As well as myself, three other guys from my gym fought. One of them was Kwan, Kru Singh’s nephew, who fought a great five rounds and won decisively as far as we thought, but wasn’t given the decision. The same went for Tu, who fought really well, with fantastic timing and footwork, but was outscored by his Thai opponent.

After the fights finished, we hopped back into the pick-up truck and were taken to a nearby gym, where we were to wait for an hour and a half before heading to the train station at 1:30am. Again, Kru Singh’s friends took good care of us and led us to their rooms where we were able to lie down until then. By the time we got to the station, I could barely keep my eyes open and ended up taking a short nap on one of the wooden benches while we waited until just after 2am for the train to arrive. It was a third class train, which is undoubtedly one of the most uncomfortable ways to travel, with rock-hard benches to sit on. From there, it was a six-hour journey to Bangkok, during which I intermittently slept, with short periods of taking out my braids and generally being grouchy in between. However, the moon was almost full and seemed abnormally bright, so it was nice to look at that through the window. You can see that in the photo below, which was taken at about 4am.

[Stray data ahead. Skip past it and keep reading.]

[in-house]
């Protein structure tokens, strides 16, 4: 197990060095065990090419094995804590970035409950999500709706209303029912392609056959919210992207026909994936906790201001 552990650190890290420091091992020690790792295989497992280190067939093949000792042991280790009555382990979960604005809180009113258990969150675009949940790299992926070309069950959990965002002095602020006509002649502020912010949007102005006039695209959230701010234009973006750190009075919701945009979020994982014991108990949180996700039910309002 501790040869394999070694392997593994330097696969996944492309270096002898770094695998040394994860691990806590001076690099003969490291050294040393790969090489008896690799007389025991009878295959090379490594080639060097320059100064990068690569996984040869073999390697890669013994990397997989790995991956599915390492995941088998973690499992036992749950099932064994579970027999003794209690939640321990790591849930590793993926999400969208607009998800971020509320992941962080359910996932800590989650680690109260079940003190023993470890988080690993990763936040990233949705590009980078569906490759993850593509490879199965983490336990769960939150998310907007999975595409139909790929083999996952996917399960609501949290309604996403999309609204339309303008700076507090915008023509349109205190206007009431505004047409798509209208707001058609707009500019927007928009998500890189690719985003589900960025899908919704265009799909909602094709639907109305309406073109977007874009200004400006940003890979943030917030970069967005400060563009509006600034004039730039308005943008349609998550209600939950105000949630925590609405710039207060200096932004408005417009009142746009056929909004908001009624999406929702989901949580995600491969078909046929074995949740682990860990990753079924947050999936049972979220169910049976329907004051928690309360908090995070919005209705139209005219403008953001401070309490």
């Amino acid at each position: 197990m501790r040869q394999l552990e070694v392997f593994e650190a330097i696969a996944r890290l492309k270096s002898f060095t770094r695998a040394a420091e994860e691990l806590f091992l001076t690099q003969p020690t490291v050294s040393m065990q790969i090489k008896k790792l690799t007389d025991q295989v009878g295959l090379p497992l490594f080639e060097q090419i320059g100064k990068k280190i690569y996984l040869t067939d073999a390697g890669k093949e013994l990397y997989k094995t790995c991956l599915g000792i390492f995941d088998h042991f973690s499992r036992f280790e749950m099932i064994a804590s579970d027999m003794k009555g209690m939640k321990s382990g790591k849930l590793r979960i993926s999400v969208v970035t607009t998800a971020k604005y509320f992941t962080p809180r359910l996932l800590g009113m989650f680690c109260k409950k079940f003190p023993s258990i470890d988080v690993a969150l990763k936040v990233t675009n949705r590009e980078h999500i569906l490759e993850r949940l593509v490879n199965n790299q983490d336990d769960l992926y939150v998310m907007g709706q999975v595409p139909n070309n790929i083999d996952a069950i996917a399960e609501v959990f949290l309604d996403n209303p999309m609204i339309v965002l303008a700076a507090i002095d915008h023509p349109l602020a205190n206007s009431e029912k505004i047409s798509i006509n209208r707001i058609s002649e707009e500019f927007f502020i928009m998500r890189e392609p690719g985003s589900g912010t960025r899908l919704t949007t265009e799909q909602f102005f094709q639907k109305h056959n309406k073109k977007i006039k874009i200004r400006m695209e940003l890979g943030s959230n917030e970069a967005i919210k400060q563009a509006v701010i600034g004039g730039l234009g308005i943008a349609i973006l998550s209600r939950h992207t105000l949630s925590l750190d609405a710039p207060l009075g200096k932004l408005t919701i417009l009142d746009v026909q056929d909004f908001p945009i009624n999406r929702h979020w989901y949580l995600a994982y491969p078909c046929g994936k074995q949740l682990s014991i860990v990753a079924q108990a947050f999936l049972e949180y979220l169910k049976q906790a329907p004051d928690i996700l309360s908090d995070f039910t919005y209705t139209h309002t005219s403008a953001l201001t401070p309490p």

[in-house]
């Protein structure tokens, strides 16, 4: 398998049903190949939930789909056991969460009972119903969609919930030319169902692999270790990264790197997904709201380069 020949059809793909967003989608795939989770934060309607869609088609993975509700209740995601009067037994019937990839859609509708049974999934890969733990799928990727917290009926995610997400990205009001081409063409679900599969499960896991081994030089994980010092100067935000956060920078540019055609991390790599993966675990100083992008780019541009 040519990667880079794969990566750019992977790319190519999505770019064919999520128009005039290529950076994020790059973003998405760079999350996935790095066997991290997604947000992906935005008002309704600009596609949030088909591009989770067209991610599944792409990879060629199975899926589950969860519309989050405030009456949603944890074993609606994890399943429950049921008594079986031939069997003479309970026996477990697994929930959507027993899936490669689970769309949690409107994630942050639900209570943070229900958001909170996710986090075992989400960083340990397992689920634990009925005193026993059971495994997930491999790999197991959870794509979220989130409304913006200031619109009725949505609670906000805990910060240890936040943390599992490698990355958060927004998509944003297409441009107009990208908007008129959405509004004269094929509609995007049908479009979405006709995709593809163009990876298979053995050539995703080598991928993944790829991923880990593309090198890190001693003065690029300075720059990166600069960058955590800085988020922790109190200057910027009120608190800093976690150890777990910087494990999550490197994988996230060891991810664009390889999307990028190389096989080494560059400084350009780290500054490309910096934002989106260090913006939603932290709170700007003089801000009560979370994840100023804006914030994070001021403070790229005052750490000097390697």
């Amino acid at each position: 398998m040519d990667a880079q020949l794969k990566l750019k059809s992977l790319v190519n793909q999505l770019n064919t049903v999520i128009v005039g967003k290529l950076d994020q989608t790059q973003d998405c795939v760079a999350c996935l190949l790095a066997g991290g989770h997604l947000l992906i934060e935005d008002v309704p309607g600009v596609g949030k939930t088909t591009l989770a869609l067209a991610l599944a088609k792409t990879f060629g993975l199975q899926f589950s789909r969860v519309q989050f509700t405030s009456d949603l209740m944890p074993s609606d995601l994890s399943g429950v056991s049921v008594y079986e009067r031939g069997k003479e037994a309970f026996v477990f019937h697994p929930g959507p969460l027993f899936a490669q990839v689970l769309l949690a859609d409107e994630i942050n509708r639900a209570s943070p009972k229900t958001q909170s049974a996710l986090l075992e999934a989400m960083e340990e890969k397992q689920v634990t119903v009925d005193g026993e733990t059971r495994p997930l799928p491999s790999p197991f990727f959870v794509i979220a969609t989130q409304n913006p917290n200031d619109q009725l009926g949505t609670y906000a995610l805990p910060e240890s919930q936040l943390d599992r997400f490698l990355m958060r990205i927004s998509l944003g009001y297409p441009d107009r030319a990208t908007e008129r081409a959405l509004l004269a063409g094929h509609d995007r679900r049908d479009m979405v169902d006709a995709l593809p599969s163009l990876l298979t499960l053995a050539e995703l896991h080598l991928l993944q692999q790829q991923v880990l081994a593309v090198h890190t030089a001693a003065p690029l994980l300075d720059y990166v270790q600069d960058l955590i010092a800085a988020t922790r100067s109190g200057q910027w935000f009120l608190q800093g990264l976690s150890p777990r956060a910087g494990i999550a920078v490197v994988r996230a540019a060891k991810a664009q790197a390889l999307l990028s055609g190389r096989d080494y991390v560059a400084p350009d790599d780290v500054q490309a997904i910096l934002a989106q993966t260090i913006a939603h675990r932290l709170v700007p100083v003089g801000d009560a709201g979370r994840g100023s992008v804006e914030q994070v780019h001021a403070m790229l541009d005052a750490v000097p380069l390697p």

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When we finally arrived in Bangkok, it was just after 8am and a further hour after that, we were back at the gym. I was due to be at work at noon, so managed to get one hour of decent sleep before I had to do that, but the working day was quite a struggle. I almost always work the day after a fight, so it’s nothing I’m not used to!